Sun's eerie spot-free appearance indicates beginning of solar minimum
The sun has recently been seen without any spots.
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According to Vencore Weather, the first blank appearance occurred on June 4 and lasted for about four days; spots became visible again but then vanished later in the month for a second time.
This activity is considered to be a sign that the sun is moving from its solar maximum phase—which involves frequent spotting—to its solar minimum phase where the surface is relatively clear, notes WOOD-TV.
NASA defines sunspots as "planet-sized islands of magnetism on the surface of the sun...[which] are sources of solar flares, coronal mass ejections and intense UV radiation."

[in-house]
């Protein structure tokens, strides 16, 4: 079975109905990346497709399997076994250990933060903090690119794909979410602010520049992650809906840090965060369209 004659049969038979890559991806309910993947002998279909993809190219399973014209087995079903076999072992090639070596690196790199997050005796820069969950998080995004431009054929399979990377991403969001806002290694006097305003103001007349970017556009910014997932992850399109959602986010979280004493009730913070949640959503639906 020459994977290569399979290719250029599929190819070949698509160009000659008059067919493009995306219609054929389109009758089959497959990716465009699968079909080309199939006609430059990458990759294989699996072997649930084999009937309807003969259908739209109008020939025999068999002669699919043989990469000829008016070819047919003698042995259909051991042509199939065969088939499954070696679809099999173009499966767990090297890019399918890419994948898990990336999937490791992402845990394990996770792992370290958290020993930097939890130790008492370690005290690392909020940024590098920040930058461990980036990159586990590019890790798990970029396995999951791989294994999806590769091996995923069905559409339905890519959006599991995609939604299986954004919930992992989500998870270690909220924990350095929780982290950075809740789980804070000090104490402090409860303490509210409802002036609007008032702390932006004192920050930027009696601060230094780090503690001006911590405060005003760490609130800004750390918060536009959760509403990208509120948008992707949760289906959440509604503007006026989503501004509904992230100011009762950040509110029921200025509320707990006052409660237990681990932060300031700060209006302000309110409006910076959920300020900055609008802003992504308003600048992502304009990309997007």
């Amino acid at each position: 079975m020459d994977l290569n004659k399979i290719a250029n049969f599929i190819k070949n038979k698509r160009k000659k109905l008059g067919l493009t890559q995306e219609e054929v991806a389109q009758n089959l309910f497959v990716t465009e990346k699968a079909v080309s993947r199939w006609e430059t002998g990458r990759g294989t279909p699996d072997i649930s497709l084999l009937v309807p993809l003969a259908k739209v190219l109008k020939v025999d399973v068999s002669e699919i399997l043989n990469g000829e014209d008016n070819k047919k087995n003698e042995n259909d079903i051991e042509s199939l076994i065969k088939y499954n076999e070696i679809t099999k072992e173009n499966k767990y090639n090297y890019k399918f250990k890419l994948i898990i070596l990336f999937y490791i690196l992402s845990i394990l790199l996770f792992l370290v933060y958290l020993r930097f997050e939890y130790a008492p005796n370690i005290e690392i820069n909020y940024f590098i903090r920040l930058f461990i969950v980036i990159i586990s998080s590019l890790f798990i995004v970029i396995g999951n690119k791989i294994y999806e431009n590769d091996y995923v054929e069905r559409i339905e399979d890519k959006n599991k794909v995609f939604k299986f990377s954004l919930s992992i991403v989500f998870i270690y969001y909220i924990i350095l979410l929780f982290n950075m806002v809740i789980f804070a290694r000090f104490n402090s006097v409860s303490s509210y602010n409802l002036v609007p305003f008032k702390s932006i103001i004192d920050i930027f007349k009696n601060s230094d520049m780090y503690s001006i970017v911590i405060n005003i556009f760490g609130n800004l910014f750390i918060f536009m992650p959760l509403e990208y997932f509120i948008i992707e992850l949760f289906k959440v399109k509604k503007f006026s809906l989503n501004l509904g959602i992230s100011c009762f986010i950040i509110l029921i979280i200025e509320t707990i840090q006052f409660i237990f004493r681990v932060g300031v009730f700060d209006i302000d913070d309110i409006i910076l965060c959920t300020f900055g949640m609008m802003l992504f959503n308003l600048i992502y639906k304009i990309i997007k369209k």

Sunspots appear dark because they are often thousands of degrees cooler in temperature than their surrounding area.
According to Seeker, the maximum and minimum cycles the sun goes through last for approximately 11 years each, and the next minimum is expected to reach its lowest point in 2019 or 2020.
As a result, over the next few years, experts believe the northern lights could weaken and more space junk could surround Earth as the planet's outer atmosphere contracts in response to the sun's reduced output.